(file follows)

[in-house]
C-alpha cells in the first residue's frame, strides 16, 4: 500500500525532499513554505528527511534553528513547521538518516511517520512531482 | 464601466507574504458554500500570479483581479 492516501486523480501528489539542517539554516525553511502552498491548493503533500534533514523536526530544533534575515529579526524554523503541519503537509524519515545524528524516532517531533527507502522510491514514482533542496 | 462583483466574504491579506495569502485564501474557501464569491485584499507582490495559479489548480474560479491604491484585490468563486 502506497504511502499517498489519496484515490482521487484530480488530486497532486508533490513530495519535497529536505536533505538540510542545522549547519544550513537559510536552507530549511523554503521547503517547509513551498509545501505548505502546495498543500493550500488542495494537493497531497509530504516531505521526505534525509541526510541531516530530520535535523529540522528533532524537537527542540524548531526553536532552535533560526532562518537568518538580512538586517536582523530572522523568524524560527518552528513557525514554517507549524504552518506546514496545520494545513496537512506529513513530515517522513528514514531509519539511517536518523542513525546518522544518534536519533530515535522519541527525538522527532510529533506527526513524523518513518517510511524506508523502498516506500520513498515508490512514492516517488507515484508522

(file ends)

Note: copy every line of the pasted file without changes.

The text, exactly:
[in-house]
C-alpha cells in the first residue's frame, strides 16, 4: 500500500525532499513554505528527511534553528513547521538518516511517520512531482 | 464601466507574504458554500500570479483581479 492516501486523480501528489539542517539554516525553511502552498491548493503533500534533514523536526530544533534575515529579526524554523503541519503537509524519515545524528524516532517531533527507502522510491514514482533542496 | 462583483466574504491579506495569502485564501474557501464569491485584499507582490495559479489548480474560479491604491484585490468563486 502506497504511502499517498489519496484515490482521487484530480488530486497532486508533490513530495519535497529536505536533505538540510542545522549547519544550513537559510536552507530549511523554503521547503517547509513551498509545501505548505502546495498543500493550500488542495494537493497531497509530504516531505521526505534525509541526510541531516530530520535535523529540522528533532524537537527542540524548531526553536532552535533560526532562518537568518538580512538586517536582523530572522523568524524560527518552528513557525514554517507549524504552518506546514496545520494545513496537512506529513513530515517522513528514514531509519539511517536518523542513525546518522544518534536519533530515535522519541527525538522527532510529533506527526513524523518513518517510511524506508523502498516506500520513498515508490512514492516517488507515484508522